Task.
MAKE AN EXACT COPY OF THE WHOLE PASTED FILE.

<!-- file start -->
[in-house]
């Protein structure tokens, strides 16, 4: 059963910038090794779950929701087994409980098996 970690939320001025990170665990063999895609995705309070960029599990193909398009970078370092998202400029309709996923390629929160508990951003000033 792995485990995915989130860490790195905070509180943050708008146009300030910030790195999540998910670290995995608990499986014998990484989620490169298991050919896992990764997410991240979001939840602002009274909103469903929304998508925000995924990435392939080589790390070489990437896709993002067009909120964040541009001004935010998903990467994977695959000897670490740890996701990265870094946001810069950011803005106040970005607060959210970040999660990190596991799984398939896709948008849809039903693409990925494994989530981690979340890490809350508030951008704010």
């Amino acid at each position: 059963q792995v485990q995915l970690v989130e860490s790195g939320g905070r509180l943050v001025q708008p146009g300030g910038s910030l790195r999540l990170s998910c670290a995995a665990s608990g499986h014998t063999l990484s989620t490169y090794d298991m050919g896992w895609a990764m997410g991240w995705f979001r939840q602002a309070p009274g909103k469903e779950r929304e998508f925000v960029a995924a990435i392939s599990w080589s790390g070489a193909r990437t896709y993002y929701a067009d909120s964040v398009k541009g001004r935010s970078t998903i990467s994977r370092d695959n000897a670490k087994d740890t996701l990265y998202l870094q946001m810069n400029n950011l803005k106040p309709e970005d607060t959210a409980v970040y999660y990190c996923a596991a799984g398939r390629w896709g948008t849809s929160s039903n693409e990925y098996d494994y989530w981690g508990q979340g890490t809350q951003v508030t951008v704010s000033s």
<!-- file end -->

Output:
[in-house]
């Protein structure tokens, strides 16, 4: 059963910038090794779950929701087994409980098996 970690939320001025990170665990063999895609995705309070960029599990193909398009970078370092998202400029309709996923390629929160508990951003000033 792995485990995915989130860490790195905070509180943050708008146009300030910030790195999540998910670290995995608990499986014998990484989620490169298991050919896992990764997410991240979001939840602002009274909103469903929304998508925000995924990435392939080589790390070489990437896709993002067009909120964040541009001004935010998903990467994977695959000897670490740890996701990265870094946001810069950011803005106040970005607060959210970040999660990190596991799984398939896709948008849809039903693409990925494994989530981690979340890490809350508030951008704010």
């Amino acid at each position: 059963q792995v485990q995915l970690v989130e860490s790195g939320g905070r509180l943050v001025q708008p146009g300030g910038s910030l790195r999540l990170s998910c670290a995995a665990s608990g499986h014998t063999l990484s989620t490169y090794d298991m050919g896992w895609a990764m997410g991240w995705f979001r939840q602002a309070p009274g909103k469903e779950r929304e998508f925000v960029a995924a990435i392939s599990w080589s790390g070489a193909r990437t896709y993002y929701a067009d909120s964040v398009k541009g001004r935010s970078t998903i990467s994977r370092d695959n000897a670490k087994d740890t996701l990265y998202l870094q946001m810069n400029n950011l803005k106040p309709e970005d607060t959210a409980v970040y999660y990190c996923a596991a799984g398939r390629w896709g948008t849809s929160s039903n693409e990925y098996d494994y989530w981690g508990q979340g890490t809350q951003v508030t951008v704010s000033s």